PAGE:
In beautiful, heartwarming prose, this book exemplifies a tragic global problem: the existence of street children. This epic story, which is based on real events, recounts the two years that Ivan Andreovich lived on the streets of Moscow. Ivan befriends a pack of feral dogs to survive the harsh winters. The plot and characters are so realistic that the story is believable. It is excellent because of its rich details and captivating writing style. It is extraordinary in every way.
- Foster, age 13
Son by Lois Lowry
This book was a riveting tale of a mother's journey to find her son. I was surprised to find that, even though this book was the fourth in a series, it could be read alone. The extent to which the protagonist goes to find her son, whom she barely even knew, was very inspiring.
- Noah, age 13
Freaks Like Us by Susan Vaught
This book helps readers empathize with the struggle of living with mental illnesses. The narrator is diagnosed schizophrenic. He recounts old memories with his two best friends, the selectively mute Sunshine and Derrick “Drip” who has ADHD. Although bystanders cannot truly comprehend living with schizophrenia, Freak makes it very relatable. Freaks Like Us helps spread the important message that everyone should listen to “freaks”. The book relays the message that different can be beautiful very well.
- Sarah, age 15
Dante and Aristotle Discover the Secrets of the Universe by Benjamin Alire Saenz
A lot of books try to talk about what it's like to be a teenager, but I feel like this book does an especially good job. He's growing up AND it's the Depression, for example. But even though there are certainly twists and turns in this book, none of them are THE twist. They're just events that make the characters more real. I normally detest growing-up teenage novels, but when I picked this book up I got hooked and finished it several hours later.
- Eli, age 16
Every Day by David Levithan
This book is the story of a teenage romance, albeit an abnormal one. The reason for this is that the main character is not a typical teenager. He or she wakes up every morning in a different body with a completely new life. This idea is fascinating. The author has managed a way of sculpting a story out of such an ambiguous premise, which is commendable. The author wrote this book in order to expose the teenage world. His method of accomplishing this, ironically, was to center the narrative around a character who truly could not live the average teenage life and yet knew it all the same. Levithan has created a system to represent nearly all teenage experiences by allowing his main character to live each one.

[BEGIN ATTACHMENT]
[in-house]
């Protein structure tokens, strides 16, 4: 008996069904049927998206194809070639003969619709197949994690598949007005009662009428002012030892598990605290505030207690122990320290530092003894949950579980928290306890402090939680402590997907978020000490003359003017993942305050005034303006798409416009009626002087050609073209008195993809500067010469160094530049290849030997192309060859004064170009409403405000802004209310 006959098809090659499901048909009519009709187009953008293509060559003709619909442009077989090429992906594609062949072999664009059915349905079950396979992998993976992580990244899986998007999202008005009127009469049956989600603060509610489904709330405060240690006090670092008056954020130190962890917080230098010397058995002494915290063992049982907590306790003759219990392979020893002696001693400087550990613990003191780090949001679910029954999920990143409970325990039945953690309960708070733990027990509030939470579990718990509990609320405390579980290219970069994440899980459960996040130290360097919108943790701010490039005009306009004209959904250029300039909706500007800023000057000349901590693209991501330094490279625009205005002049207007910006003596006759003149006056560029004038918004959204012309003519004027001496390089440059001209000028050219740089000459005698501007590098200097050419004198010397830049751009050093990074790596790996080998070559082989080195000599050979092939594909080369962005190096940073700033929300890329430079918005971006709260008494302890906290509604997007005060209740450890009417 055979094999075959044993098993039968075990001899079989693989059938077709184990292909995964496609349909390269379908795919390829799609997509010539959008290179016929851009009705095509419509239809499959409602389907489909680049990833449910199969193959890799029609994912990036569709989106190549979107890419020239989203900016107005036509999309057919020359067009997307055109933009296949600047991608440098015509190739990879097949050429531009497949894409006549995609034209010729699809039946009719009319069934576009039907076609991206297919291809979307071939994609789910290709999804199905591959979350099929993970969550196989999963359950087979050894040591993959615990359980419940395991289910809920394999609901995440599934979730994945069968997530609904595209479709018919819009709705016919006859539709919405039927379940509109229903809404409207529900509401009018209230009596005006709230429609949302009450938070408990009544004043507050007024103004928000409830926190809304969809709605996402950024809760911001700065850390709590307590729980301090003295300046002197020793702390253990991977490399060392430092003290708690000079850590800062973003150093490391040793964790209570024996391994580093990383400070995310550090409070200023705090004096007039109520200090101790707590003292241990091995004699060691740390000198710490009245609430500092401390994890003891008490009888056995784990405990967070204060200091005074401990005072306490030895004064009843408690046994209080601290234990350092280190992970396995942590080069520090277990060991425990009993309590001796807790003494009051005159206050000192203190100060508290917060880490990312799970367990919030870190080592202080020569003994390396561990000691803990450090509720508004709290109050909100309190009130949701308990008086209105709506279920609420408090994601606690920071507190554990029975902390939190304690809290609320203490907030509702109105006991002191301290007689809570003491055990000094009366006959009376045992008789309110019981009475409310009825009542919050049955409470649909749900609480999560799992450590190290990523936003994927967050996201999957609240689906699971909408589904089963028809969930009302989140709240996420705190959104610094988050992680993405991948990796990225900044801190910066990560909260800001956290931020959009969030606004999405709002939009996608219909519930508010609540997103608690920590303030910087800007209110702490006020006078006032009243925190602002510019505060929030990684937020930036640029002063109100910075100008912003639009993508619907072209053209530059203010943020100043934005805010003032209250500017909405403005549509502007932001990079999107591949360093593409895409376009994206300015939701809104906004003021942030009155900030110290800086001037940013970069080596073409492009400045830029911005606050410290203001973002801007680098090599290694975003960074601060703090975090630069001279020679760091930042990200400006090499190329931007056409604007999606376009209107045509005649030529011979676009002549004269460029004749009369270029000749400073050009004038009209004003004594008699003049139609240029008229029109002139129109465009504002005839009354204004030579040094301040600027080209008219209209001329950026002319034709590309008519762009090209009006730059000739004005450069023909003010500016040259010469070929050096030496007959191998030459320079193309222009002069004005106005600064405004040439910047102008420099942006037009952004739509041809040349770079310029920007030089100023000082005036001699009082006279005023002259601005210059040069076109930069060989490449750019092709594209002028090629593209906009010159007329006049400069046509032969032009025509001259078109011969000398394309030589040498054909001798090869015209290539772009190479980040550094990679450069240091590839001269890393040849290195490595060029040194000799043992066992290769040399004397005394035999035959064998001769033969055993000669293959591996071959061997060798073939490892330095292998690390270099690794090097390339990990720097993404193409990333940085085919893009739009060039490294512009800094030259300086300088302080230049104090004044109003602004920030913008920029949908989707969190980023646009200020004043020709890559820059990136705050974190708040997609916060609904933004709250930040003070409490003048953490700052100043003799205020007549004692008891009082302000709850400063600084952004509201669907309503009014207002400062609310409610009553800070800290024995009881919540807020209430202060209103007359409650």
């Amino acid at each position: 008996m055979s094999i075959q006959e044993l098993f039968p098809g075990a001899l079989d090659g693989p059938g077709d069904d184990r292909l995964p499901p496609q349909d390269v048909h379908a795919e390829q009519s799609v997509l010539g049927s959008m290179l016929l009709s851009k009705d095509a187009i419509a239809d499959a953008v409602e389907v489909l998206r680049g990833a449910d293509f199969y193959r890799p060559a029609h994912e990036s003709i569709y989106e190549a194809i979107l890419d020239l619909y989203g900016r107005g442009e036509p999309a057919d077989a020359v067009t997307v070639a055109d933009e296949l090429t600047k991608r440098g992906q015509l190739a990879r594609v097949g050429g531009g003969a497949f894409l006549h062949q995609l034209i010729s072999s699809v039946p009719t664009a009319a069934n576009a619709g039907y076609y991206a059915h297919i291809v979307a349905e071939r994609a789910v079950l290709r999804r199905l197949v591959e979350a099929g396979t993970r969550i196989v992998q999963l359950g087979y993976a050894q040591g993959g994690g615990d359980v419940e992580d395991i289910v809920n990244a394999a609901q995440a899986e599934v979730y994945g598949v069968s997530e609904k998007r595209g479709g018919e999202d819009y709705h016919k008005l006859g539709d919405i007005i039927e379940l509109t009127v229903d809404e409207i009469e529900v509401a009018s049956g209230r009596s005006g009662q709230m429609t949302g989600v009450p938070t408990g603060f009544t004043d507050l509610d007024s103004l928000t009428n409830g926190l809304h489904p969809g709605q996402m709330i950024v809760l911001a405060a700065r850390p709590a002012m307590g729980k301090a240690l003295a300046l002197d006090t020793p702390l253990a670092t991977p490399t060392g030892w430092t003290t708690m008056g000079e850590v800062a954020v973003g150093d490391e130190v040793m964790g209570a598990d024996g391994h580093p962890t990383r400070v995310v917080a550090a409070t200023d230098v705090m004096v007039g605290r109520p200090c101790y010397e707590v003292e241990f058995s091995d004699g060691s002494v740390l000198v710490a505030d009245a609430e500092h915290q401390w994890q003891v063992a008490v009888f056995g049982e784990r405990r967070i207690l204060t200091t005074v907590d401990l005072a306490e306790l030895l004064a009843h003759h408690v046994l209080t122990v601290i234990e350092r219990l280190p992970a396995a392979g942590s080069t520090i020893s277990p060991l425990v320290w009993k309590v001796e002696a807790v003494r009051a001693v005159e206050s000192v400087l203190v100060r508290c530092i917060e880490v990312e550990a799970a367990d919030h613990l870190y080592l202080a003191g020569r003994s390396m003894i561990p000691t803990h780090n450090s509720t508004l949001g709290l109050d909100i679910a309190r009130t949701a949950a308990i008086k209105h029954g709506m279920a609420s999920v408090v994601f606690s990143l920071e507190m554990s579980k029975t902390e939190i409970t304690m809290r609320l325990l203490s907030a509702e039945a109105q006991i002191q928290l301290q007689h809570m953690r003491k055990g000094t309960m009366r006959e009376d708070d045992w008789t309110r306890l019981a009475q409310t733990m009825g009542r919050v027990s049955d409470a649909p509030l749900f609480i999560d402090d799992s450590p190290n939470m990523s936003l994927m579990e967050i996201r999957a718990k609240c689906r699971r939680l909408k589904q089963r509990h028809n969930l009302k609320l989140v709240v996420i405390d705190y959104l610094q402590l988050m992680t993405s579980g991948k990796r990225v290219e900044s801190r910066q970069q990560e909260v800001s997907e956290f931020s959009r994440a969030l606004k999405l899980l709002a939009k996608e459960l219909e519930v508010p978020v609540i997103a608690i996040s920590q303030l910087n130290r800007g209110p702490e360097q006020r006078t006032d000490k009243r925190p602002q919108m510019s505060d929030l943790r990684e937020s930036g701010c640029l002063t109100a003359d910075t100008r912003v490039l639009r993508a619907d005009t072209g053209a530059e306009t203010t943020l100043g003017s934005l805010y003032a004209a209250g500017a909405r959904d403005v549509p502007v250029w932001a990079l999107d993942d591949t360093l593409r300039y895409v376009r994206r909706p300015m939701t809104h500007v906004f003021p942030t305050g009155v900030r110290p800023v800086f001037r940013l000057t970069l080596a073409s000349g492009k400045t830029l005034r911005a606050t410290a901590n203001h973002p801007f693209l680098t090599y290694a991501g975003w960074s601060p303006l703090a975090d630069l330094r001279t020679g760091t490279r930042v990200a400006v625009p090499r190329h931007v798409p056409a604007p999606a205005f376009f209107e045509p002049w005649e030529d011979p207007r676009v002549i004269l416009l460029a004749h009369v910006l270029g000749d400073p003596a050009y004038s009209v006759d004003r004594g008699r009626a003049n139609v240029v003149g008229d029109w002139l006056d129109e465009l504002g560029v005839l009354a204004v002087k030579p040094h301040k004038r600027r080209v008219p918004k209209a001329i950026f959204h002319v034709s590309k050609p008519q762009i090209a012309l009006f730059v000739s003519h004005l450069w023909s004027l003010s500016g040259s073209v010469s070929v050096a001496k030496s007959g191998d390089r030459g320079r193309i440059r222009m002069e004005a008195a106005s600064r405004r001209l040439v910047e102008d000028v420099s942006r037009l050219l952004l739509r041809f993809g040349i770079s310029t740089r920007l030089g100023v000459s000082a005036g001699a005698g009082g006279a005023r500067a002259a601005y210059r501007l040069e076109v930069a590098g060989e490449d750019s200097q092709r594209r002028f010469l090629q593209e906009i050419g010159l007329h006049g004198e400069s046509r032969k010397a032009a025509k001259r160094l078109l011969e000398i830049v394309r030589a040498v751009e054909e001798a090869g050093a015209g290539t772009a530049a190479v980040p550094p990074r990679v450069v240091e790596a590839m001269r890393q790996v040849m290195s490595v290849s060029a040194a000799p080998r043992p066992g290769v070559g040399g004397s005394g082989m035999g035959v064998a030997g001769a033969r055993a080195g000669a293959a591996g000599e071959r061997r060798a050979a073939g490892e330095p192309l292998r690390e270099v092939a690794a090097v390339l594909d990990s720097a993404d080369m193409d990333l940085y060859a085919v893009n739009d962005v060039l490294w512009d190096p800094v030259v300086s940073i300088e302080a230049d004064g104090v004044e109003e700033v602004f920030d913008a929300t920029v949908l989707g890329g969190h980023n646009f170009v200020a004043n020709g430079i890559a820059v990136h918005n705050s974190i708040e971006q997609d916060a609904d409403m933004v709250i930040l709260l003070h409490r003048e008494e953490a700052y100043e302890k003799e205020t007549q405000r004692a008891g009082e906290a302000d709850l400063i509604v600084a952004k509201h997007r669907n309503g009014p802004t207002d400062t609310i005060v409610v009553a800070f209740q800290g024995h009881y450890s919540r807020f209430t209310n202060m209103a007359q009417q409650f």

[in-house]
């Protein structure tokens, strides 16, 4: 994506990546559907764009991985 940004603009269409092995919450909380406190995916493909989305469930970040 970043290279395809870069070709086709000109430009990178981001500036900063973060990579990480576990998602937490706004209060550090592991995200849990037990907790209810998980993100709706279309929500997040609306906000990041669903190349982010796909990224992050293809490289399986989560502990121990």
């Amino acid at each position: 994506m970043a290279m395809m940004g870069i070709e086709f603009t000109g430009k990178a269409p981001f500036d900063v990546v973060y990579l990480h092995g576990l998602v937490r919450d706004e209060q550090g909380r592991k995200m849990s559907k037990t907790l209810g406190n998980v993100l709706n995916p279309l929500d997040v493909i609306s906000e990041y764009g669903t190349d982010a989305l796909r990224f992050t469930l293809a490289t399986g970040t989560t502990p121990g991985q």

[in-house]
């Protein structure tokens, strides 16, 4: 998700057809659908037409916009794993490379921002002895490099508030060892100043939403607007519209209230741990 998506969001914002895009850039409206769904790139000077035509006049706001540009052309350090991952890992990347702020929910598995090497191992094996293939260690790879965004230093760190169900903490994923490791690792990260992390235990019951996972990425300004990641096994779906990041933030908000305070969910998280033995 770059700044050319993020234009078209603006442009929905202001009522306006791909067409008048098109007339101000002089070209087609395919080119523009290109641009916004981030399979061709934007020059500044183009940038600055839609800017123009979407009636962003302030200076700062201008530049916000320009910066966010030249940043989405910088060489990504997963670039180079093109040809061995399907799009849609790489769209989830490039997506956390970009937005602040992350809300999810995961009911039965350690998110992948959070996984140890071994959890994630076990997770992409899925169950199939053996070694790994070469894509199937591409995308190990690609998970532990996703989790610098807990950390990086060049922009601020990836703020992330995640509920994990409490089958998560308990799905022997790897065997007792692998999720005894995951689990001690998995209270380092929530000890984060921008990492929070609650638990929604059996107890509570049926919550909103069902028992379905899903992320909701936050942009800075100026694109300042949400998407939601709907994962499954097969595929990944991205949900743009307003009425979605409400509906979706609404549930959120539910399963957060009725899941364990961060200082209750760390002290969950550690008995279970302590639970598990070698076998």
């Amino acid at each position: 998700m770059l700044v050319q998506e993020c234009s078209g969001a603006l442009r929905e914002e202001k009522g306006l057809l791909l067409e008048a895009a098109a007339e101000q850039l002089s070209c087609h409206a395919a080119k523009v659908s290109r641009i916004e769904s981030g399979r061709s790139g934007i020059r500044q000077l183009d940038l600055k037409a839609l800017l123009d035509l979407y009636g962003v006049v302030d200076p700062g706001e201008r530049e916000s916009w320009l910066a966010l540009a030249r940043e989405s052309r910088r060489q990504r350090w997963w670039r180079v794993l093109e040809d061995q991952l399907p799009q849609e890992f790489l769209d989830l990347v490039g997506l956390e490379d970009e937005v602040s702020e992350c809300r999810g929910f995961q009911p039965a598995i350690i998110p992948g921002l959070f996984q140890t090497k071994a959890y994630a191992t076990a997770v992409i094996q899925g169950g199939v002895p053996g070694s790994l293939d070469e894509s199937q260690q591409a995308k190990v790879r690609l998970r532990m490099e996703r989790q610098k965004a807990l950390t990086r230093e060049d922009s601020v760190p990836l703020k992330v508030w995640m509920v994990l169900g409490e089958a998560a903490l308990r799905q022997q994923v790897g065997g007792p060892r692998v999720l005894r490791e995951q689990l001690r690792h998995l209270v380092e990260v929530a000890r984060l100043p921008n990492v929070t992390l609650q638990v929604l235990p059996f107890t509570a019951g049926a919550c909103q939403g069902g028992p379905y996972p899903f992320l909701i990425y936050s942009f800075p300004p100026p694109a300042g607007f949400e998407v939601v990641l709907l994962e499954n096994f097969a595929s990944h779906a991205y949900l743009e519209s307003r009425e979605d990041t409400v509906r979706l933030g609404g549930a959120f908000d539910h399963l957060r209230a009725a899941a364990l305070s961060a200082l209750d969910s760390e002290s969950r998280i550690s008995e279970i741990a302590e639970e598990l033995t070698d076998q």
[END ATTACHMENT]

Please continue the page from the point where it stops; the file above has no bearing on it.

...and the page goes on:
- Andres, age 16
Lexapros and Cons by Aaron Karo
This book is a brilliant, inspiring story about a high school senior and his problems with romantic and platonic relationships because he suffers from mild obsessive-compulsive disorder (OCD).The author very realistically portrays how Chuck's mental illness interferes with his social life and emotional well being. Through the author's interesting and insightful writing, the reader understands Chuck and sympathizes with him, making the story gripping. Overall, the narrative captures the reader's attention, making the book a one-sitting read.
- Sawyer, age 16
The Fault in Our Stars by John Green
This is a fantastic book. There are no two ways about it. It doesn't have a plot like a normal book. Yes, I could say that it is about a sixteen year old female cancer patient going through her life, but that would be ruining the entire point. Instead, it tells the story of Hazel, the cancer patient with a deservedly gloomy outlook on life. Until she meets a boy and does the one thing she thought she could never do: fall in love. The characters are funny and real. Every time I read a line from someone, I read it in a specific voice, that the author and my imagination created for them. There were points where I was crying from laughter, and points where I was just crying. All in all, I highly recommend this book.
- Ben, age 17
The Wicked and the Just by J. Anderson Coats
This book starts out very slowly. It is not particularly plot driven in genre. However, it is extremely compelling and truly fascinating. It is a book that is hard to put down. The two main characters are both so troubled in such different ways that it makes for a compelling read. It is also excellent historical fiction. The setting and details are very believable and they give the novel a new dimension as well as giving it a strong plotline that really emerges toward the end ot the novel when the conflict erupts.
- Penelope, age 17